Pixel Litigation Tests Old Privacy Law featuring Myriah Jaworski

Consumers are driving a wave of litigation against companies for allegedly sharing details of what videos they watch on their platforms. 

  • Will litigation tamp down this activity? 
  • What harm is being caused? 
  • How will existing laws be interpreted? 
  • Are these organizations within their rights? 

Dozens of organizations — ranging from the rough-and-tumble NFL to the decidedly less rough-and-tumble NPR — are among the defendants in nearly 50 proposed class actions which claim Meta Platforms Inc.’s pixel tracking tool facilitated the sharing of personal video consumption data and identities from online platforms to Facebook without user consent. This, the plaintiffs say, violates the federal Video Privacy Protection Act (VPAA) of 1988.

The rising number of VPAA cases demonstrates how plaintiff attorneys are creatively applying traditional causes of action to litigate modern privacy issues in the absence of a federal law. An act that far preceded the proliferation of online video streaming, it followed the publication of one-time Supreme Court nominee Robert Bork’s Blockbuster video rentals. The titles the judge rented disappointed anyone looking for scandal. They included nothing more salacious thanThe Man Who Knew Too Much  starring Jimmy Stewart and Doris Day.

Listen to my interview with someone who knows plenty:   Myriah V. Jaworski, a member at Clark Hill PLCMyriah helps me explore the privacy issues raised by these cases and what the future holds for businesses and other parties who handle consumer data.

Myriah represents clients in defense of data breach class actions, privacy torts and statutory claims (IRPA/BIPA), pixel tacking and commercial surveillance matters, internet defamation, technology disputes, and cyber subrogation claims. She defends them in response to regulatory inquiries and investigations arising out of data incidents and privacy practices, including before state Attorney General offices, the Federal Trade Commission and the Department of Human and Health Services – Office of Civil Rights. Myriah is a Certified Information Privacy Professional, United States (CIPP/US) and a Certified Information Privacy Professional, Europe (CIPP/E) as certified by the International Association of Privacy Professionals. She was also a Trial Attorney with the Department of Justice. She received her JD/MS degree from Syracuse University College of Law. And now, I am happy to say, she is a member of the Editorial Advisory Board for the Journal on Emerging Issues in Litigation.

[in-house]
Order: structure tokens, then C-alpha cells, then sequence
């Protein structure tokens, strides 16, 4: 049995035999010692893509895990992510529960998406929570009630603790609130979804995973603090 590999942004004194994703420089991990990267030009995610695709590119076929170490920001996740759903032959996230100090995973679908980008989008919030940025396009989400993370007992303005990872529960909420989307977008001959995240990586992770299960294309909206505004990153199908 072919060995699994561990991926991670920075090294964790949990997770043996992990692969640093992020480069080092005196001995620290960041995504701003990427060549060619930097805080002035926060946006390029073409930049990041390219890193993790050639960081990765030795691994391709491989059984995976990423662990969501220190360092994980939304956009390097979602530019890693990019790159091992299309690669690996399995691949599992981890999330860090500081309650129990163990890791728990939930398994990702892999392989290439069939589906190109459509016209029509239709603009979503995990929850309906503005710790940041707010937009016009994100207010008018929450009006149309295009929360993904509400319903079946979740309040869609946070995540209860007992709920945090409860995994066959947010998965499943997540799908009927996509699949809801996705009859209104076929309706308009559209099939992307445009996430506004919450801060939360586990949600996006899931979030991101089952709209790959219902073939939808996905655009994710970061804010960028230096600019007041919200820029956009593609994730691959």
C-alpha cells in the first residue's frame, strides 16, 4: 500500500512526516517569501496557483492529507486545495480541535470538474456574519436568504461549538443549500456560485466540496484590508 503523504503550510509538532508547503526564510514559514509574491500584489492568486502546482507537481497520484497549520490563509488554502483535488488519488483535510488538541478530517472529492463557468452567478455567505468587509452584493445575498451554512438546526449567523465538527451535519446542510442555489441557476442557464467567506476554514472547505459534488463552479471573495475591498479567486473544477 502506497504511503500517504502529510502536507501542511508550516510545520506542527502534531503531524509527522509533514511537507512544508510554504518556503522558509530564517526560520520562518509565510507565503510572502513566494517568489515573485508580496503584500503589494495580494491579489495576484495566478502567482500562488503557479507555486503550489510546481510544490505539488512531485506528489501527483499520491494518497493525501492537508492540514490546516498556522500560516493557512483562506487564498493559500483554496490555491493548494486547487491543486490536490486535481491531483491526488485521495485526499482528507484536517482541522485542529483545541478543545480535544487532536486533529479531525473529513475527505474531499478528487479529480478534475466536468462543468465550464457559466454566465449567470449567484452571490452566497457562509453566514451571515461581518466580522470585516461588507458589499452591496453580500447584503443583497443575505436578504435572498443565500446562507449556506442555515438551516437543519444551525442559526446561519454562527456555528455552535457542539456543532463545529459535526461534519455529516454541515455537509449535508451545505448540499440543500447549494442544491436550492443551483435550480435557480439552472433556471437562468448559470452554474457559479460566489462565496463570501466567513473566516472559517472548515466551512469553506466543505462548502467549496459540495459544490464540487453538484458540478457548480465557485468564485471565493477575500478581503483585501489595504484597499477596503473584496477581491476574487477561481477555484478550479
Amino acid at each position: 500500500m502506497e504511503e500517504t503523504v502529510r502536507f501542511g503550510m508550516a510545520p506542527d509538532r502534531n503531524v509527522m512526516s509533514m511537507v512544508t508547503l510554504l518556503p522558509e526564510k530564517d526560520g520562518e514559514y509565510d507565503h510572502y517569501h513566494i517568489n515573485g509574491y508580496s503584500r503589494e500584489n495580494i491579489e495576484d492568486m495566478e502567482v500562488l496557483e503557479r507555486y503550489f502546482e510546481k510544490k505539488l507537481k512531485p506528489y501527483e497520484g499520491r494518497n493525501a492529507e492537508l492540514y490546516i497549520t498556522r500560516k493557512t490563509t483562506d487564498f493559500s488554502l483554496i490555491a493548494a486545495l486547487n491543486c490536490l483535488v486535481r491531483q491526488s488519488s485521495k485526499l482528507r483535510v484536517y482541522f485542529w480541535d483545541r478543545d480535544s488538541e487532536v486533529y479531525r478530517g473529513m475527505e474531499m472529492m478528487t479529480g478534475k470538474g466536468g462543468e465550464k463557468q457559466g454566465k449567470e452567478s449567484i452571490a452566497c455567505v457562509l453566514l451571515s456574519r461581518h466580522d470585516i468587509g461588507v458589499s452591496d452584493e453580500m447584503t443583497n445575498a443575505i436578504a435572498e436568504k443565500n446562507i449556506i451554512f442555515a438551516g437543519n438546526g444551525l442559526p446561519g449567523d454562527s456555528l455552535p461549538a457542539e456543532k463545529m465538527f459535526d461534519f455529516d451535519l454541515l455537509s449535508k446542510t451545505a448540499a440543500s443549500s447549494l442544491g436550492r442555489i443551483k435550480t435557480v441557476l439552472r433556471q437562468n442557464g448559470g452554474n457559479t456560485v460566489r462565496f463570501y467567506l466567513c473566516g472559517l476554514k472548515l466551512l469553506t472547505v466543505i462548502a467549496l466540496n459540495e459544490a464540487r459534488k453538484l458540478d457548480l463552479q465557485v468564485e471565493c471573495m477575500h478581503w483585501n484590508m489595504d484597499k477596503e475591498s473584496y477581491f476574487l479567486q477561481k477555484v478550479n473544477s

I hope you enjoy the episode. If so, give us a rating!

This podcast is the audio companion to the Journal on Emerging Issues in Litigation. The Journal is a collaborative project between HB Litigation Conferences and the Fastcaselegal research family, which includes Full Court Press, Law Street Media, and Docket Alarm. The podcast itself is a joint effort between HB and our friends at Law Street Media. If you have comments or wish to participate in one our projects please drop me a note at Editor@LitigationConferences.com.

Tom Hagy
Litigation Enthusiast and
Host of the Emerging Litigation Podcast
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